1.3 Classes of phytochemicals and examples of locally available foods


Rich Food Sources


whole grain wheat


hot peppers



beta-cryptoxanthin [5] 


capsanthin [6] 



phytoene [7] 



deeply pigmented fruits and vegetables e.g. apricots








tumeric, a yellow-coloured spice; a significant ingredient in curry powder



ellagic acid

ferulic acid




rutin [8] 

taxifolin [9] 



black tea


citrus fruits

green tea



purple grapes

purple grape juice

soy beans

soy products


whole wheat



Cruciferous vegetables: e.g.


brussels sprouts



horseradish [10] 




wasabi [11] 


(including sulphoraphane)

as previous


flaxseed and its oil

whole grains



Perillyl alcohol [12] 


citrus fruit peels and oils

Organosulphur compounds




Phenolic acids

coffee beans











Phytic acid

whole grains


genistein and daidzein


soy products


Protease inhibitors

broccoli sprouts


soybeans and other legumes

soy products


red wine



alfalfa sprouts and other sprouts

green vegetables




black-eyed peas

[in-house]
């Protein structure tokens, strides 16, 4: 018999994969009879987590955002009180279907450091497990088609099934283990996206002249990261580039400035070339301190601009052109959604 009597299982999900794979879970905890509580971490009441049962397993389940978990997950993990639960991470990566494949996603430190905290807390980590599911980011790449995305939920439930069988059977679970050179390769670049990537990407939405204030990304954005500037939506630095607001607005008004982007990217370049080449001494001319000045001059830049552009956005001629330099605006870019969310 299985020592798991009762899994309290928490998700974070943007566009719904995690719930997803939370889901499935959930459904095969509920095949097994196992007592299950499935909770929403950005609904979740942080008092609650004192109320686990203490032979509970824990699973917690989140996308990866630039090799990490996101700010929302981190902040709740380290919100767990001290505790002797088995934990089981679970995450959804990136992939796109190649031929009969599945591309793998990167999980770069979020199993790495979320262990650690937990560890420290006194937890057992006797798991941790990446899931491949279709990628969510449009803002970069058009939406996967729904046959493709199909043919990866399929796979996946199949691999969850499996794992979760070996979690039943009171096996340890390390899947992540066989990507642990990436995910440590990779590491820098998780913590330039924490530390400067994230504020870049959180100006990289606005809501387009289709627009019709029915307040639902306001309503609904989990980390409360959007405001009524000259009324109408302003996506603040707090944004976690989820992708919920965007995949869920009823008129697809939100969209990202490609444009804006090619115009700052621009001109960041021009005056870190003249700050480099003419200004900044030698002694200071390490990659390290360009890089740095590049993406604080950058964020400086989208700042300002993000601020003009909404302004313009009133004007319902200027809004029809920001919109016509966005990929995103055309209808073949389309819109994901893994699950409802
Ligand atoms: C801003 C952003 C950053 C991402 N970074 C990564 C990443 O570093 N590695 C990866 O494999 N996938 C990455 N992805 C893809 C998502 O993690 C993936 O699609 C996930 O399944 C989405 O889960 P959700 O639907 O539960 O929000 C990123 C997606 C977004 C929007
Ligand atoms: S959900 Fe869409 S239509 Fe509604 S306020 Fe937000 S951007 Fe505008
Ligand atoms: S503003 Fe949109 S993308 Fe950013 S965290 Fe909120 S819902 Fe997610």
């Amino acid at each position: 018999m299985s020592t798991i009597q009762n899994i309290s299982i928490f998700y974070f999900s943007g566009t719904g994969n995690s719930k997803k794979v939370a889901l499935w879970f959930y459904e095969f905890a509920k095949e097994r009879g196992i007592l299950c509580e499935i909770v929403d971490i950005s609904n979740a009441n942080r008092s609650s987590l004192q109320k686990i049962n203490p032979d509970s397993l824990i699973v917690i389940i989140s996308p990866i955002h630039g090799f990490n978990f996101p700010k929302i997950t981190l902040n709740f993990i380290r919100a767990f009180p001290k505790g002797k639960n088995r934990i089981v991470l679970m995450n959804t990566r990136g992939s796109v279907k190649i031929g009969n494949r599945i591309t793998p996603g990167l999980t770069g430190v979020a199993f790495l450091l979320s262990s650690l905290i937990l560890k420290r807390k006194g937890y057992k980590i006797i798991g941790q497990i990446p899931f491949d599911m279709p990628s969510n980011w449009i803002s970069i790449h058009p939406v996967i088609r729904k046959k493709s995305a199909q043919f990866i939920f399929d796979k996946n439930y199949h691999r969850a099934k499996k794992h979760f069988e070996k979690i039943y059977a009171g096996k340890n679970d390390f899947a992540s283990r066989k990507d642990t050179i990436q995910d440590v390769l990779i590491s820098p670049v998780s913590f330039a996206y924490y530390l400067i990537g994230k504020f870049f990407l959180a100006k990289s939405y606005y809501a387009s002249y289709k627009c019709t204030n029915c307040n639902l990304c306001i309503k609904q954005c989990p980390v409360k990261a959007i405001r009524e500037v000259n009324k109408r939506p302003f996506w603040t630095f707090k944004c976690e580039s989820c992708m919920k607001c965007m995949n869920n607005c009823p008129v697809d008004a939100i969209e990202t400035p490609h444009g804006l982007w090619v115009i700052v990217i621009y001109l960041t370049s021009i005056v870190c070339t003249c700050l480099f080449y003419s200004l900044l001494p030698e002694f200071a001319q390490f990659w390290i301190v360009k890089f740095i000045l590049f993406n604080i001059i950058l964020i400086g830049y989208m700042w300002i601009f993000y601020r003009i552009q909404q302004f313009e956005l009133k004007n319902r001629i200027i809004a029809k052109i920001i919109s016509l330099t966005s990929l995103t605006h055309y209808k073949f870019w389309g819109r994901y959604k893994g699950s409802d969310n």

red and white wine


1.4 How can a family include these different plant-derived compounds?

Keep fruits and vegetables available and in sight so that one can remember to use them.

Drink fresh fruit juice or blend a variety of fruits and vegetable to create a healthy drink, instead of soft drinks and other fruit-based beverages. In addition, adults can have a glass of red or white wine everyday. Different types of teas including black and green tea can be enjoyed as healthy hot drinks instead of hot chocolate and other powders added to milk.

Add chopped fruit, citrus fruit zest and ground flaxseeds [13] to cereal, porridge, milkshakes, pancakes, muffins, cakes.

Use fruits and vegetables as snacks for example carrots, raw pumpkin, sweet peppers, apples and pears.